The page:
The Center is responsible for making the identification declaration and understanding the possibility to block the box. That comes with teaching him to communicate traditional play side point identifications. More on that as our report continues. Targeting means being able to block the box without having to push out declarations to perimeter defenders. If this is done correctly, all you need to do is win one gap to the play side and the play pops. This idea of targeting is taught through the understanding of two factors: front-side surface and backside controls. We'll start with the backside first.
Explanations of Controls:
Controls are simply how you’re handling the backside of the play. The full flow nature of the wide zone concept lends itself to defenders being able to chase the ball down from the backside. So, how do you keep defenders from doing that? It comes from having the quarterback responsible for a defender in every run. They have a read built-in and that read can vary from the backside A gap, B gap, and C gap. Every time the ball is snapped in the run game, the QB is reading someone. While Coach Jones admits on 90% of the time he's handing the ball off it’s vital that at least one defender gets read to keep the math right. “We have to have answers if they have more than we can block,” said Coach Jones.
These answers come in the form of the following controls:
Nakeds- Used from Pistol alignments
D-Gap Reads- Used with a three-surface backside
C-Gap Reads- Used with a two-surface backside or arcing the tight end to handle number four backside
B-Gap Reads- Used with two surface backside, where first level or second level defenders can be read.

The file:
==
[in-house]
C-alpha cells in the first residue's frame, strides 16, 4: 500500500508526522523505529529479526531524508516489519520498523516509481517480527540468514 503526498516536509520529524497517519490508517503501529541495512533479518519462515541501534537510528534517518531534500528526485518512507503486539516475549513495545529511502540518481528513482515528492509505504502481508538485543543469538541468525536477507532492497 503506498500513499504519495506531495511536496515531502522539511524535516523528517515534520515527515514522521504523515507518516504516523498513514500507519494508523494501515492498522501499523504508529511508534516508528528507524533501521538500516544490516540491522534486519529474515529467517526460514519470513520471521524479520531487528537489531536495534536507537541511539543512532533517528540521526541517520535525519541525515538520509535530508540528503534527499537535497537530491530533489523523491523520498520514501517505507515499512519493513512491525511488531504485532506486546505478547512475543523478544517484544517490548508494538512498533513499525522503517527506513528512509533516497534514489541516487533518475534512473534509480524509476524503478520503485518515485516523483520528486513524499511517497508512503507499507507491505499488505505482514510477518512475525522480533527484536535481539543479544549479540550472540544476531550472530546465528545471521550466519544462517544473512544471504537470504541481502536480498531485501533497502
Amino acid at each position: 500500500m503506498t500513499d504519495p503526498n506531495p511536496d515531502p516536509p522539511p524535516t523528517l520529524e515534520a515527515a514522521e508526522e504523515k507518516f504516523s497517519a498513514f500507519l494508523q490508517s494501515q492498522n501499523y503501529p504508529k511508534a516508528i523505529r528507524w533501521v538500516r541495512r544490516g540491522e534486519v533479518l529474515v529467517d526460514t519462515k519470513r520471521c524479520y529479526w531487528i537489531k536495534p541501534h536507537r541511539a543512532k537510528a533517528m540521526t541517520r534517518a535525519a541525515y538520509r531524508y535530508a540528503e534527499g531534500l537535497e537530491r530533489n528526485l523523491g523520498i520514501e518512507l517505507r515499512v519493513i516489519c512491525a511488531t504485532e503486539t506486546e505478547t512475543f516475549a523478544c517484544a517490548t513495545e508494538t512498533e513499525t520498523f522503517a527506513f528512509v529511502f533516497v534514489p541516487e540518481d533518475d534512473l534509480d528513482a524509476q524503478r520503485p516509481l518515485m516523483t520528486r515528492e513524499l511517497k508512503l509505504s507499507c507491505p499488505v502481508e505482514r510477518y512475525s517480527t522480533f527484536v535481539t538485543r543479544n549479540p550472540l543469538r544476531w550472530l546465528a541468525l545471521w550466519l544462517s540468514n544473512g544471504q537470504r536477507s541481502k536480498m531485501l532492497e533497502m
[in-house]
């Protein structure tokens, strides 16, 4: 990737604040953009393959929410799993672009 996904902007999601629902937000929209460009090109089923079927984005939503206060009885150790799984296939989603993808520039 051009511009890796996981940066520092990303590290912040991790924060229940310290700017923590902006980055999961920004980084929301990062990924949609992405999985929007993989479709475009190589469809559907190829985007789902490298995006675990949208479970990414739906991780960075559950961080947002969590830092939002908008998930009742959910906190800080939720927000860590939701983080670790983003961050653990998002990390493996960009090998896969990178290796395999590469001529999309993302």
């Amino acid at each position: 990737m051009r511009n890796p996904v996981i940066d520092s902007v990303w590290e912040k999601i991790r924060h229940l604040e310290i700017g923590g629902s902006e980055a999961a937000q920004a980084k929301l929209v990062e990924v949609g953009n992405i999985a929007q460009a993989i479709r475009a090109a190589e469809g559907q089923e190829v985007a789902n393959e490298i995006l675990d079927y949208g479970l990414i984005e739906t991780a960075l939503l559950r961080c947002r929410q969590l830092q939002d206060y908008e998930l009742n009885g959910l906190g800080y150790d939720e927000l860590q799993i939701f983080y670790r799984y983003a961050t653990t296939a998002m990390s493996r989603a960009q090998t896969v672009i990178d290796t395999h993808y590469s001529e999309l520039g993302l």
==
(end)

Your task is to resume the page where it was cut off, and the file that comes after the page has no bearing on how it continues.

All of these backside controls are built-in by play call communication, which is explained later in the report.
Explanations of Front Side Surfaces:
Surface teaching is also communicated by pre-snap verbiage. UT Martin will segment its wide zone call system into three surfaces: open surfaces closed surfaces and loaded surfaces:
Open Side Surface- Two-man surface structure, where Center, Guard, and Tackle are allocated to blocking the front side. Here the offensive line can handle three defenders, but not four.
Closed Side Surface- Three-man surface structure where Center, Guard, Tackle, and Tight End are allocated to blocking the front side. Here the offensive line can handle four defenders, but not five.
Loaded Side Surface- Four-man surface structure where Center, Guard, Tackle, Tight End, and Y are allocated to blocking the front side. Here the offensive line can handle five defenders, but not six.
Segmenting Open, Closed, and Loaded Surface Runs:
On day one of the wide zone install, Coach Jones and his staff provide specific communication to denote what surface the ball is being run to. The surfaces and controls are automatically built into the play call. Consider the following communication:
“O-Words:”- Any word with an “O” signifies outside zone to the open, or two-surface side. Consider the following:
“Oscar”- Open side outside zone from Pistol alignments (auto boot for backside control)